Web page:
We might not have torn the place down but it nearly collapsed all on its own. As soon as that ball left the park, the entire place started jumping up and down, screaming so hard, that you could feel the upper deck literally shaking as if there were an earthquake. It was actually pretty scary but none of that mattered. I was ten years old, sitting on my father's shoulders at Yankee stadium after watching Reggie Jackson round the base for the third straight time that night. I was in baseball little boy heaven - three homers off of three consecutive pitches. If I could somehow capture a fraction of that happiness again now, I would not be up at 3 AM on a work night writing this story down with a tall glass of whisky keeping me company.

With the Yanks up 8-4, the ninth inning was upon us and they were just three outs away from their 21st series title. To commemorate that title, my father saw the opportunity to do something that was so unbelievably and uniquely him that to hear the retelling is almost, but not quite as good as shaking his hand. My father was crazy, but in a wonderful and loving way; yet still, what he had in mind, if a teacher or a cop had overheard his plan, would have no doubt ended up with him being thrown in jail. But it was this kind of thing that defined who my father was, and lucky for him, this was New York in the crazy 70's, which was a time before the country had agreed to collectively stick an uptight ruler up it's ass.

Just being in the stadium for the last out was not enough for Artie Lange Sr.: he really wanted to see the end of the game from the front row. My father was a master at conning people and sneaking into places he was not allowed so this did not seem at all out of the question. Combined with the fact that, back then, security was nowhere near as stiff at baseball games as it is now, it wasn't very tough for anyone to bullshit or tip a guard to get up front. It was no effort at all for my dad, so before I knew it we had snuck and weaved our way up to the first row, just left of the Yankee dug out with just one out left. It was nothing short of amazing to be right there, with all of this exciting energy in the crowd all around us. You'd think that would be cool enough. Not for my old man, at least. He wanted more.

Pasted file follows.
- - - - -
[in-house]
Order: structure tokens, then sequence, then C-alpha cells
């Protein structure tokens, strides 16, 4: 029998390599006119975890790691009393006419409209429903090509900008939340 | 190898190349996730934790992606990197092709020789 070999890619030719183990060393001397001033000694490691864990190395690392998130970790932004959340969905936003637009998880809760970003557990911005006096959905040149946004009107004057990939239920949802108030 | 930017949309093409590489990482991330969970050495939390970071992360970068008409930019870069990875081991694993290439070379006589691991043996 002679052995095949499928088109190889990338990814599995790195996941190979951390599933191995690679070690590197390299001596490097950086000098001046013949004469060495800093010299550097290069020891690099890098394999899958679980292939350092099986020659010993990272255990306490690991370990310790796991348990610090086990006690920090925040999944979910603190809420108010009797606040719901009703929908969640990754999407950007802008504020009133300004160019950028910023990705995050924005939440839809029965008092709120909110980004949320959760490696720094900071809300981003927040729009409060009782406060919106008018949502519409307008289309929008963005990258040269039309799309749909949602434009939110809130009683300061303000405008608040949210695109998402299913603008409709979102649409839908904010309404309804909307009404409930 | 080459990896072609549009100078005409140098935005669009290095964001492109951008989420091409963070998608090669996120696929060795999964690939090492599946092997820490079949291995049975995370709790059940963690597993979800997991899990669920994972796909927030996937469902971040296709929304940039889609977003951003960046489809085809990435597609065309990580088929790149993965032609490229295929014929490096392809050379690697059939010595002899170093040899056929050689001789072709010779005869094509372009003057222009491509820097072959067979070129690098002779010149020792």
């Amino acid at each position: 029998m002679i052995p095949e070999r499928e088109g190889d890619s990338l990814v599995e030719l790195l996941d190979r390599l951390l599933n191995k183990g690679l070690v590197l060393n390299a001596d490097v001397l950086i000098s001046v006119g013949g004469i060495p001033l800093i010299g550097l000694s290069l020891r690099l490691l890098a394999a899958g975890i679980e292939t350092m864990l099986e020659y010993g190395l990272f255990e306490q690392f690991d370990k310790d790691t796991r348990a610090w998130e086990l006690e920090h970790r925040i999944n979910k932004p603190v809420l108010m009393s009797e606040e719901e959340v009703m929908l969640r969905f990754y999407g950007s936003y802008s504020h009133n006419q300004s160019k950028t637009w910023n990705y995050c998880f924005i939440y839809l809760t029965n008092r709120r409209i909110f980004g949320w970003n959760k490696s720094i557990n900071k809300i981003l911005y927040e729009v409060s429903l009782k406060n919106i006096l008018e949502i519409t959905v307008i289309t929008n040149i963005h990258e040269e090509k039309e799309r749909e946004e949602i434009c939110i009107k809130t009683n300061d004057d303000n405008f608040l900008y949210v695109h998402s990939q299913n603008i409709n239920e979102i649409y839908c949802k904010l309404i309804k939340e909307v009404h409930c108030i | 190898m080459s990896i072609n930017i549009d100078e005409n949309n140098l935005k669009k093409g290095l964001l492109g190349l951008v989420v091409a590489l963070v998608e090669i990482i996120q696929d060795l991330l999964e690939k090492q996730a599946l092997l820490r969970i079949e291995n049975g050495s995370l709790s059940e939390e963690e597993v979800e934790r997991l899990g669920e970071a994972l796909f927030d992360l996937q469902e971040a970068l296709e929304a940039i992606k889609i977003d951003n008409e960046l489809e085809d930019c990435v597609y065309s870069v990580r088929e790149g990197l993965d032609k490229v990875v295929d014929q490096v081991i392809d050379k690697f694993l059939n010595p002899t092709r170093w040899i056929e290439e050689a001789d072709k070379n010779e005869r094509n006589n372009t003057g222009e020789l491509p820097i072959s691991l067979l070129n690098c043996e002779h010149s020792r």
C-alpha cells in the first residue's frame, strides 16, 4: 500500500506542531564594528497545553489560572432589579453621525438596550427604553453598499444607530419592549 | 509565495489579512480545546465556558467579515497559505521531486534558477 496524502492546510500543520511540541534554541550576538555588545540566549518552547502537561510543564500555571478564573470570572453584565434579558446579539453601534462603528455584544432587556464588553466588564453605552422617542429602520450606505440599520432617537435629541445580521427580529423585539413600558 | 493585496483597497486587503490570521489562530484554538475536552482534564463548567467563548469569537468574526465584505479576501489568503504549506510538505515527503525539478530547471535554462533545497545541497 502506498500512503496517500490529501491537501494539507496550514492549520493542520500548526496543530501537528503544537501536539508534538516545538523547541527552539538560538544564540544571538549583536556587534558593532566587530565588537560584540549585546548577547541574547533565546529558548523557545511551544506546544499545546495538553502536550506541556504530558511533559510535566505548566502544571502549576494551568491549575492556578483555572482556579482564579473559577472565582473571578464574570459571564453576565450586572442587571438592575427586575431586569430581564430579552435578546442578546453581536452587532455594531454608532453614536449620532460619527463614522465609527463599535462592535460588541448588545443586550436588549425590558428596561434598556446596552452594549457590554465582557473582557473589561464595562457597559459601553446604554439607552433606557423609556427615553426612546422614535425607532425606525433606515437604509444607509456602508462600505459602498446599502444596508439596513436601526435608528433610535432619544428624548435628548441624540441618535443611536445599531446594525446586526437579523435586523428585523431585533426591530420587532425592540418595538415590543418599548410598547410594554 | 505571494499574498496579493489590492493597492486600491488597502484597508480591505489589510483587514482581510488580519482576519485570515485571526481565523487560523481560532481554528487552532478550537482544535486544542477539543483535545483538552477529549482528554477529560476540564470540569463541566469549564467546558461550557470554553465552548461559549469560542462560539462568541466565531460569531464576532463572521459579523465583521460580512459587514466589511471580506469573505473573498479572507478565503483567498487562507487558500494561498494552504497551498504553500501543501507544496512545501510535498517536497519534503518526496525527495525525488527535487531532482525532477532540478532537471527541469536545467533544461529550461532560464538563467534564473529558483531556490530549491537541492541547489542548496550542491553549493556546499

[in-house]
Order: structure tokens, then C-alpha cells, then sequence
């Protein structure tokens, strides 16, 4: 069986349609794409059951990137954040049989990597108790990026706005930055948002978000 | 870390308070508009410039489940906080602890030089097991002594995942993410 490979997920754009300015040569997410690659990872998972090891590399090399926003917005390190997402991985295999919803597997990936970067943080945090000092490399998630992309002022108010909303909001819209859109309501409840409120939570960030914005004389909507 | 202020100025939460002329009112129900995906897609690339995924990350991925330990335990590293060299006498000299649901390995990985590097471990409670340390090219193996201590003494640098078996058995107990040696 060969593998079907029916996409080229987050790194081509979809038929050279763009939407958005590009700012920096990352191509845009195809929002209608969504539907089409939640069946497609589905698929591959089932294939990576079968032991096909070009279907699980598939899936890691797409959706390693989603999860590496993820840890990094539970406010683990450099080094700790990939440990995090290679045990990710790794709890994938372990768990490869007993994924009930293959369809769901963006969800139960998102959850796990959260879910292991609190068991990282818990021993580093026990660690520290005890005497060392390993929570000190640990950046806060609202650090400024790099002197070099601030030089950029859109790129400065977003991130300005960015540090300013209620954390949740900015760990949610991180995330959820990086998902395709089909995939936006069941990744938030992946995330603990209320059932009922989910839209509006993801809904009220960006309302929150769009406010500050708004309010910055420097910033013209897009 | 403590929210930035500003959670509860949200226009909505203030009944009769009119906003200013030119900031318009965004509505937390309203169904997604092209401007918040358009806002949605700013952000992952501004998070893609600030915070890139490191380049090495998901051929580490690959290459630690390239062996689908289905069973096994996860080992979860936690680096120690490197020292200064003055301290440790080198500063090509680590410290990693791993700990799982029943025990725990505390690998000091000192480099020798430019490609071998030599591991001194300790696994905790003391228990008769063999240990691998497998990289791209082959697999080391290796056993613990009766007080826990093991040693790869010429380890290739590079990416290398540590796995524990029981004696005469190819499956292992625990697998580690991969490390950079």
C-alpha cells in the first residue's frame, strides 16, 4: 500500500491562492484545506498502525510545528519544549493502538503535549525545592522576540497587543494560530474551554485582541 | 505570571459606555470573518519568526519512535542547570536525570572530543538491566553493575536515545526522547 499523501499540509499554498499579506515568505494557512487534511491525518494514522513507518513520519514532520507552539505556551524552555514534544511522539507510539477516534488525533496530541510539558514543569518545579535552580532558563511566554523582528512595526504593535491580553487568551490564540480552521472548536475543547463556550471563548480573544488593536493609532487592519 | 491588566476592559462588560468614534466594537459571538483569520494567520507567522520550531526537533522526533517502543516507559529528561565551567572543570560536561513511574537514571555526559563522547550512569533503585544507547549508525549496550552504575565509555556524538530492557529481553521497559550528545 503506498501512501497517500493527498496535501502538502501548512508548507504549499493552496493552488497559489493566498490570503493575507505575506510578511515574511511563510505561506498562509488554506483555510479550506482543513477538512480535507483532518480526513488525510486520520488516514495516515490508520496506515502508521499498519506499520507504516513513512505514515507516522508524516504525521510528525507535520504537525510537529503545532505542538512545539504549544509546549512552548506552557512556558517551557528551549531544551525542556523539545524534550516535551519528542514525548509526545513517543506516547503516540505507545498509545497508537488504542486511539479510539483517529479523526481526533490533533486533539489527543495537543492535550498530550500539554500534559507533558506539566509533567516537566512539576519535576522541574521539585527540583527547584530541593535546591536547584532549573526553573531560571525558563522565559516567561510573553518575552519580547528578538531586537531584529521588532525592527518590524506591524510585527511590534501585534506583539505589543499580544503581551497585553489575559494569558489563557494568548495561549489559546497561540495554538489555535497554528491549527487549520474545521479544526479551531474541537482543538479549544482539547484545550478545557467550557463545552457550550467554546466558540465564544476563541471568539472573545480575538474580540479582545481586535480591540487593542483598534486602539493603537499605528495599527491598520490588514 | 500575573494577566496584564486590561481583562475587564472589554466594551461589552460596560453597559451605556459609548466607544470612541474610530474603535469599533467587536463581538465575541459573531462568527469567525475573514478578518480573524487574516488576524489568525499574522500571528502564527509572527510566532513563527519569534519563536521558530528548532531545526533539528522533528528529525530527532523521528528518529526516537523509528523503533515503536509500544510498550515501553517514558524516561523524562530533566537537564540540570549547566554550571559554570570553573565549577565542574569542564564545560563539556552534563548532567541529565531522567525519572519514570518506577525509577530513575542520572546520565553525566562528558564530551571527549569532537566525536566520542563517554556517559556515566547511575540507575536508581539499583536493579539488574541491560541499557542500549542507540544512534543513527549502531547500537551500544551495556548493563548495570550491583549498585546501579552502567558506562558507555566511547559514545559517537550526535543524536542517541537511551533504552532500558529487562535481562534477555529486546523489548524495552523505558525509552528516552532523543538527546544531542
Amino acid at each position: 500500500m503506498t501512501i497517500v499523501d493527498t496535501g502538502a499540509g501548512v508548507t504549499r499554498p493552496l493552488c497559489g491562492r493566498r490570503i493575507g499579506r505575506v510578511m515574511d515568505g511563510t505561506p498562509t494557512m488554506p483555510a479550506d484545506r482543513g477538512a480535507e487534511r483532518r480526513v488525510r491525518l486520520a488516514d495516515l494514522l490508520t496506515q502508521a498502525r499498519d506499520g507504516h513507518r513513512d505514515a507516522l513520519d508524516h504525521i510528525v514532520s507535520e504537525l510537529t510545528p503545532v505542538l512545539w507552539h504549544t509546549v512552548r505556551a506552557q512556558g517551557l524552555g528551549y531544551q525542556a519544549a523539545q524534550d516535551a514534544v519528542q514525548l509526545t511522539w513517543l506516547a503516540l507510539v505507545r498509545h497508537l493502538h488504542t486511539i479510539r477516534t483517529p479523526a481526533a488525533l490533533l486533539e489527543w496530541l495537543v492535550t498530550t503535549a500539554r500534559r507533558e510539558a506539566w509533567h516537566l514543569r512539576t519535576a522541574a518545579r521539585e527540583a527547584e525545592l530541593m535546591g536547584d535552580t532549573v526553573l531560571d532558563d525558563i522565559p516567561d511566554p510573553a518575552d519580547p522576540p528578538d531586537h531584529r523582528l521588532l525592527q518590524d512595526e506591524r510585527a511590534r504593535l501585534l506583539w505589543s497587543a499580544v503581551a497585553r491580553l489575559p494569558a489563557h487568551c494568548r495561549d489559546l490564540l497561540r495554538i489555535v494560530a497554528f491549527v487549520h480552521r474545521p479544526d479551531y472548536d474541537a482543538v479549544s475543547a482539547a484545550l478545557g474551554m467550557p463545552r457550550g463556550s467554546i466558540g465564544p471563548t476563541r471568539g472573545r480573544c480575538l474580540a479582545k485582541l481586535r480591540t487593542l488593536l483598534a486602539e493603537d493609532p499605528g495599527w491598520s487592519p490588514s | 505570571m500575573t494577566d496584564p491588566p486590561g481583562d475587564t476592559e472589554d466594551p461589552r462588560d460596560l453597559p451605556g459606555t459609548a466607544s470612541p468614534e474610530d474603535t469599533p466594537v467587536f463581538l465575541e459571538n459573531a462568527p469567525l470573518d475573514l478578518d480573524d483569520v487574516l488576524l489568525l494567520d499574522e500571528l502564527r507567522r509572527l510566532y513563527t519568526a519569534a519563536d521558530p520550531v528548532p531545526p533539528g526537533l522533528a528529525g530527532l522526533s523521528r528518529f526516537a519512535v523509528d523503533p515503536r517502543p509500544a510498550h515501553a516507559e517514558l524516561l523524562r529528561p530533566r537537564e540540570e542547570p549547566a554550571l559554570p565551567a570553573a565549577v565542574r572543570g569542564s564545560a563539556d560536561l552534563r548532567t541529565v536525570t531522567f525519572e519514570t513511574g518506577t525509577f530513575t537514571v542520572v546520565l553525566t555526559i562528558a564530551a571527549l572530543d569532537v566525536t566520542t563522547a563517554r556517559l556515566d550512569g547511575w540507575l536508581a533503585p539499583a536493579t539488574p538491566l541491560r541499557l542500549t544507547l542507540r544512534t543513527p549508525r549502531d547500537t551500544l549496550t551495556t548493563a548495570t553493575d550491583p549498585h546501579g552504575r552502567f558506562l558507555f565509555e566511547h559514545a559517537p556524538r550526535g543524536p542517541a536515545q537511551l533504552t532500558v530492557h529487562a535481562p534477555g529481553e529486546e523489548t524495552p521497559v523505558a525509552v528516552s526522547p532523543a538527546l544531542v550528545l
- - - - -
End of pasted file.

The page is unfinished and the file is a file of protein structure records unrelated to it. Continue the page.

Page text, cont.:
As Lee Lacy stepped up to the plate, the player who would end up making the series last out for the Dodgers, my father and I had the following one-sided conversation. He turned to me with this intense look on his face.

"Now listen, when the game ends I will not be able to get on the field," he said. "But you can."

"I can?" I said. "Really?"

I looked at the field and saw a bunch of New York City cops lined up with their bully clubs out just waiting to smack the shit out of anybody who tried to run on the field.

"Now listen," my father continued. "When the last out is made, I am going to throw you onto the field."

"Okay," I said, looking up at him, thinking that, since my dad was suggesting it, this plan was absolutely fine. "Okay! Yeah."

"Now when you get on the field, I want you to run to short stop and just wait for me there," he said, looking me in the eye. "The cops will not hit a kid. They never hit kids so you've got nothing to worry about. Now, eventually I will be able to get out there on the field and when I do, I will meet you at short stop, okay?"

I nodded my head. "I got it," I said.

"Remember," he said, pointing at the field. "Short stop."

There were two outs when, on the last pitch of the game, Lacy squared to bunt and popped it up right to Yankees pitcher Mike Torres. Torres caught the ball easily to end the game and he and Thurman Munson embraced at the mound and started the celebration. When I saw that they'd won, I practically went numb. I started screaming and jumping up and down uncontrollably; it was such an overwhelming feeling of elation that I had was incapable of containing myself in any way. To this day, I have never been as happy as I was at that moment ever again in my life. I think that deep down, subconsciously, I have been chasing that feeling ever since. That type of rush, the kind that overcomes every bit of your being, is the same rush you get when you first chase money and gamble. And heroin? Don't even get me started. I've done both of those over and over again and even at their best they didn't measure up to a fraction of my memory of what I felt that night. I think most people's happiest times occur when they're children. Whether you are rich or poor, we're all kids for a while; its a common experience we all share. From six to fifteen, nothing means shit no mater how you grow up - we are basically carefree. That is why the most despicable crime in the world is for an adult to mentally or physically abuse a child. Aside from the obvious wrong in that, anyone who does something inappropriate to a child also robs them of something they can never get back: the only time in life when anyone can ever be 100% happy. Not to sound like a negative prick, but once you become an adult, particularly if you do not have money, life becomes just one stressful, unending parade of depressing bullshit.